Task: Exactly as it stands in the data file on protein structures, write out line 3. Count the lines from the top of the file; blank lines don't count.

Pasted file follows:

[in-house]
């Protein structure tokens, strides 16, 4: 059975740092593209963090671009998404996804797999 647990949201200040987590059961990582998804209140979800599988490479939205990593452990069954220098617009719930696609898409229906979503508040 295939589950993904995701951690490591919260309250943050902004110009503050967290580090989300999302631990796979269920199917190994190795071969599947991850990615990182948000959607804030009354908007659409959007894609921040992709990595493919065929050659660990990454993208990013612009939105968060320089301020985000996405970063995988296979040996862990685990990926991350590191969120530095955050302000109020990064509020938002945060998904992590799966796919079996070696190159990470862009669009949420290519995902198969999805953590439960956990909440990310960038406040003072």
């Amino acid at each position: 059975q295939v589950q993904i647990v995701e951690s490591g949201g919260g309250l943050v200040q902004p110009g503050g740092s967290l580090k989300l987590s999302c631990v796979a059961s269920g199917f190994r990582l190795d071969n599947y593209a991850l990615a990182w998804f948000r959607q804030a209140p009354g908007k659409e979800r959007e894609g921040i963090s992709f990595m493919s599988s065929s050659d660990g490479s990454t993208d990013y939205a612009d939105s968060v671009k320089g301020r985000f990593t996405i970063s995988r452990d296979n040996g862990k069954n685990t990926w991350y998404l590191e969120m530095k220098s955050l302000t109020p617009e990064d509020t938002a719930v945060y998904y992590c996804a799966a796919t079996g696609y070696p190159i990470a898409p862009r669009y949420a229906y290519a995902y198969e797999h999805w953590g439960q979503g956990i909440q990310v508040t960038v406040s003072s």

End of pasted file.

């Amino acid at each position: 059975q295939v589950q993904i647990v995701e951690s490591g949201g919260g309250l943050v200040q902004p110009g503050g740092s967290l580090k989300l987590s999302c631990v796979a059961s269920g199917f190994r990582l190795d071969n599947y593209a991850l990615a990182w998804f948000r959607q804030a209140p009354g908007k659409e979800r959007e894609g921040i963090s992709f990595m493919s599988s065929s050659d660990g490479s990454t993208d990013y939205a612009d939105s968060v671009k320089g301020r985000f990593t996405i970063s995988r452990d296979n040996g862990k069954n685990t990926w991350y998404l590191e969120m530095k220098s955050l302000t109020p617009e990064d509020t938002a719930v945060y998904y992590c996804a799966a796919t079996g696609y070696p190159i990470a898409p862009r669009y949420a229906y290519a995902y198969e797999h999805w953590g439960q979503g956990i909440q990310v508040t960038v406040s003072s």